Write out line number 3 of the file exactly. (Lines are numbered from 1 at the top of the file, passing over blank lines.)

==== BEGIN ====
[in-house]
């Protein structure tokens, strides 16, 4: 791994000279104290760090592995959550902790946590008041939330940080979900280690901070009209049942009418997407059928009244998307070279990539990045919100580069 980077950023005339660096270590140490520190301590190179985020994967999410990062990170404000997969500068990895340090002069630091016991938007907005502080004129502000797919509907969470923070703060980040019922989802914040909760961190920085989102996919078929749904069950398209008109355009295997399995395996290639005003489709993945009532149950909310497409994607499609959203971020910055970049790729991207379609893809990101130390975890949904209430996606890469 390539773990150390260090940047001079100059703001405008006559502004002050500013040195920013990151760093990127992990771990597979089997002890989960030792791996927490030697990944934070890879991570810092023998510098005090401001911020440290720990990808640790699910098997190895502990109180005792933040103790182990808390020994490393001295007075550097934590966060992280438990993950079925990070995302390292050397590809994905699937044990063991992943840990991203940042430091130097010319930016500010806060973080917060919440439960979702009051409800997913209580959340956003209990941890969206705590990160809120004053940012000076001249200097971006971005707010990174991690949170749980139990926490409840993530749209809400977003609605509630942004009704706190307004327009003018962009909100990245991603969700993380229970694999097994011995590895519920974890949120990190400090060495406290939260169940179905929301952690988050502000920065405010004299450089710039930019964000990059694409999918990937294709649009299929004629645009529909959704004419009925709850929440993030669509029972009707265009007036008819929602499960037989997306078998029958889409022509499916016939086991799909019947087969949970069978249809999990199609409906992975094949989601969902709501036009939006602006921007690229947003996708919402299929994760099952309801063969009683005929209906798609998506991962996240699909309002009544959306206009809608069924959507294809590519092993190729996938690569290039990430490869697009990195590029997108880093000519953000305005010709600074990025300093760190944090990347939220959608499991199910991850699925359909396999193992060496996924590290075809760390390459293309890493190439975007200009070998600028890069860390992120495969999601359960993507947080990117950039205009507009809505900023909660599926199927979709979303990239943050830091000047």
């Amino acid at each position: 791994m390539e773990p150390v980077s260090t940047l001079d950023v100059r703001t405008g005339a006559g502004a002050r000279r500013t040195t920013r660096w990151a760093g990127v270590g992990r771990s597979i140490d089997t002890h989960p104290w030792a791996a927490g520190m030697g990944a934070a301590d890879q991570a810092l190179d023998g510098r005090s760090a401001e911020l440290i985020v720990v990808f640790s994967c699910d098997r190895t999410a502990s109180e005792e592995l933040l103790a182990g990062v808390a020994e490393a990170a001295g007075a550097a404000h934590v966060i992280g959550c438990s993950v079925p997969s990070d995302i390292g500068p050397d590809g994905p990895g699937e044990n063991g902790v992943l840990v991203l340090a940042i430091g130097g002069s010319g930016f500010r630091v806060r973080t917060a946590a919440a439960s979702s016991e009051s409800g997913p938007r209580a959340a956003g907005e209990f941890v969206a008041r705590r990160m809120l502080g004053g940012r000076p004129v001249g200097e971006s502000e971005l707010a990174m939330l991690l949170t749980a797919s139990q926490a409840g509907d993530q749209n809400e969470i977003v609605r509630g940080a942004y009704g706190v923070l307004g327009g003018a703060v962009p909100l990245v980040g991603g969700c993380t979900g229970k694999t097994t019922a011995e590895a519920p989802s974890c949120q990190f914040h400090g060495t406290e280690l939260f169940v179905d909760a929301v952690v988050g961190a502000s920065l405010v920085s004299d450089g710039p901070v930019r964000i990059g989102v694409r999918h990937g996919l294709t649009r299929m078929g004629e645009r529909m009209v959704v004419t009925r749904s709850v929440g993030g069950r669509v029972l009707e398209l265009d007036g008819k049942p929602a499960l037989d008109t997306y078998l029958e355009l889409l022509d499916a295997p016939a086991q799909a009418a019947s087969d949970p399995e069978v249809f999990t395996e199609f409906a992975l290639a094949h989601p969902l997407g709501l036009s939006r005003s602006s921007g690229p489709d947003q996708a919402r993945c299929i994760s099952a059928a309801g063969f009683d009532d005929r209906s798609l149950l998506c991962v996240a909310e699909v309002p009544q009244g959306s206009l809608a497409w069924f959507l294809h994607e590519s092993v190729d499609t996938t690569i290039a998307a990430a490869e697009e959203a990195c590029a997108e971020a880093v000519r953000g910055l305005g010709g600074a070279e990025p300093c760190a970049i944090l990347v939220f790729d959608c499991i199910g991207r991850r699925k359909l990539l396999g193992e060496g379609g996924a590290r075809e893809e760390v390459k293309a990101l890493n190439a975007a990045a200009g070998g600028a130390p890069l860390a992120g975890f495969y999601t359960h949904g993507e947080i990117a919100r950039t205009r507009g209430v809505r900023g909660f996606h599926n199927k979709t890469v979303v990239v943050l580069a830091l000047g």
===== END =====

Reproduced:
């Amino acid at each position: 791994m390539e773990p150390v980077s260090t940047l001079d950023v100059r703001t405008g005339a006559g502004a002050r000279r500013t040195t920013r660096w990151a760093g990127v270590g992990r771990s597979i140490d089997t002890h989960p104290w030792a791996a927490g520190m030697g990944a934070a301590d890879q991570a810092l190179d023998g510098r005090s760090a401001e911020l440290i985020v720990v990808f640790s994967c699910d098997r190895t999410a502990s109180e005792e592995l933040l103790a182990g990062v808390a020994e490393a990170a001295g007075a550097a404000h934590v966060i992280g959550c438990s993950v079925p997969s990070d995302i390292g500068p050397d590809g994905p990895g699937e044990n063991g902790v992943l840990v991203l340090a940042i430091g130097g002069s010319g930016f500010r630091v806060r973080t917060a946590a919440a439960s979702s016991e009051s409800g997913p938007r209580a959340a956003g907005e209990f941890v969206a008041r705590r990160m809120l502080g004053g940012r000076p004129v001249g200097e971006s502000e971005l707010a990174m939330l991690l949170t749980a797919s139990q926490a409840g509907d993530q749209n809400e969470i977003v609605r509630g940080a942004y009704g706190v923070l307004g327009g003018a703060v962009p909100l990245v980040g991603g969700c993380t979900g229970k694999t097994t019922a011995e590895a519920p989802s974890c949120q990190f914040h400090g060495t406290e280690l939260f169940v179905d909760a929301v952690v988050g961190a502000s920065l405010v920085s004299d450089g710039p901070v930019r964000i990059g989102v694409r999918h990937g996919l294709t649009r299929m078929g004629e645009r529909m009209v959704v004419t009925r749904s709850v929440g993030g069950r669509v029972l009707e398209l265009d007036g008819k049942p929602a499960l037989d008109t997306y078998l029958e355009l889409l022509d499916a295997p016939a086991q799909a009418a019947s087969d949970p399995e069978v249809f999990t395996e199609f409906a992975l290639a094949h989601p969902l997407g709501l036009s939006r005003s602006s921007g690229p489709d947003q996708a919402r993945c299929i994760s099952a059928a309801g063969f009683d009532d005929r209906s798609l149950l998506c991962v996240a909310e699909v309002p009544q009244g959306s206009l809608a497409w069924f959507l294809h994607e590519s092993v190729d499609t996938t690569i290039a998307a990430a490869e697009e959203a990195c590029a997108e971020a880093v000519r953000g910055l305005g010709g600074a070279e990025p300093c760190a970049i944090l990347v939220f790729d959608c499991i199910g991207r991850r699925k359909l990539l396999g193992e060496g379609g996924a590290r075809e893809e760390v390459k293309a990101l890493n190439a975007a990045a200009g070998g600028a130390p890069l860390a992120g975890f495969y999601t359960h949904g993507e947080i990117a919100r950039t205009r507009g209430v809505r900023g909660f996606h599926n199927k979709t890469v979303v990239v943050l580069a830091l000047g």